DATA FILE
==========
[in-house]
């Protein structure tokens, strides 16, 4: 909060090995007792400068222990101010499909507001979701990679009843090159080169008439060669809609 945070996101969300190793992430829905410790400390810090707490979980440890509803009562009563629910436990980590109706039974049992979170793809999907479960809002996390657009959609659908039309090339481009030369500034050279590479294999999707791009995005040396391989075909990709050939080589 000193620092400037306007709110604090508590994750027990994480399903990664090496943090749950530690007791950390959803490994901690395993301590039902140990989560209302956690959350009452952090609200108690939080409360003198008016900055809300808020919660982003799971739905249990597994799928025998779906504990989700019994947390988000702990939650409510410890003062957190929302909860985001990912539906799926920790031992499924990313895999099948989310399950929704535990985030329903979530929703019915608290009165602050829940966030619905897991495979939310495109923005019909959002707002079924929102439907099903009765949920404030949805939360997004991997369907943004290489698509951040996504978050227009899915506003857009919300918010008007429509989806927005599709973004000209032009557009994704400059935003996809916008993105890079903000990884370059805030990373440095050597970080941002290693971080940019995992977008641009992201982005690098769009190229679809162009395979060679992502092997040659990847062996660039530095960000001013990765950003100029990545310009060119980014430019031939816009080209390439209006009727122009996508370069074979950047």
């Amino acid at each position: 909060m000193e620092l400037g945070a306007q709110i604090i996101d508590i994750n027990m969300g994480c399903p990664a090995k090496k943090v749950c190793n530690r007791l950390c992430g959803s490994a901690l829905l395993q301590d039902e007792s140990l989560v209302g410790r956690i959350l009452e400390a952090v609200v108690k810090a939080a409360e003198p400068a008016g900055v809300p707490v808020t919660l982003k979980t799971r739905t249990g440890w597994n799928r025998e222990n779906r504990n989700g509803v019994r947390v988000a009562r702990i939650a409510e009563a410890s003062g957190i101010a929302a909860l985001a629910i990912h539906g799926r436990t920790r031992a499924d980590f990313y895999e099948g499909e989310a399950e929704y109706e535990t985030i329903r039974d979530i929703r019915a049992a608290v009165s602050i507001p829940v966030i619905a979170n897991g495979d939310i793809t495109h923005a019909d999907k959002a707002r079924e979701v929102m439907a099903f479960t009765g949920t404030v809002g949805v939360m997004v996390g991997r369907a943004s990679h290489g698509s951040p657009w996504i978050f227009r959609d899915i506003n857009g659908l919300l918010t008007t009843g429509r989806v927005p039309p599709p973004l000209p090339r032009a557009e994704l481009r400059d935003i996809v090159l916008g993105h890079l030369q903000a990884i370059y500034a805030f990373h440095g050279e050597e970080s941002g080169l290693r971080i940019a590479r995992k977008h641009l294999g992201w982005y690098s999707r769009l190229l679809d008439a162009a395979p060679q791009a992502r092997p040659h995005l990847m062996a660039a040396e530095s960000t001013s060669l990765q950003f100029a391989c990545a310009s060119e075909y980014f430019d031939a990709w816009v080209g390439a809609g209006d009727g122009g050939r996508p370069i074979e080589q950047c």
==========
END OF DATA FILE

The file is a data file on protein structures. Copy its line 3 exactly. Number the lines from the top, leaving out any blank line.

């Amino acid at each position: 909060m000193e620092l400037g945070a306007q709110i604090i996101d508590i994750n027990m969300g994480c399903p990664a090995k090496k943090v749950c190793n530690r007791l950390c992430g959803s490994a901690l829905l395993q301590d039902e007792s140990l989560v209302g410790r956690i959350l009452e400390a952090v609200v108690k810090a939080a409360e003198p400068a008016g900055v809300p707490v808020t919660l982003k979980t799971r739905t249990g440890w597994n799928r025998e222990n779906r504990n989700g509803v019994r947390v988000a009562r702990i939650a409510e009563a410890s003062g957190i101010a929302a909860l985001a629910i990912h539906g799926r436990t920790r031992a499924d980590f990313y895999e099948g499909e989310a399950e929704y109706e535990t985030i329903r039974d979530i929703r019915a049992a608290v009165s602050i507001p829940v966030i619905a979170n897991g495979d939310i793809t495109h923005a019909d999907k959002a707002r079924e979701v929102m439907a099903f479960t009765g949920t404030v809002g949805v939360m997004v996390g991997r369907a943004s990679h290489g698509s951040p657009w996504i978050f227009r959609d899915i506003n857009g659908l919300l918010t008007t009843g429509r989806v927005p039309p599709p973004l000209p090339r032009a557009e994704l481009r400059d935003i996809v090159l916008g993105h890079l030369q903000a990884i370059y500034a805030f990373h440095g050279e050597e970080s941002g080169l290693r971080i940019a590479r995992k977008h641009l294999g992201w982005y690098s999707r769009l190229l679809d008439a162009a395979p060679q791009a992502r092997p040659h995005l990847m062996a660039a040396e530095s960000t001013s060669l990765q950003f100029a391989c990545a310009s060119e075909y980014f430019d031939a990709w816009v080209g390439a809609g209006d009727g122009g050939r996508p370069i074979e080589q950047c």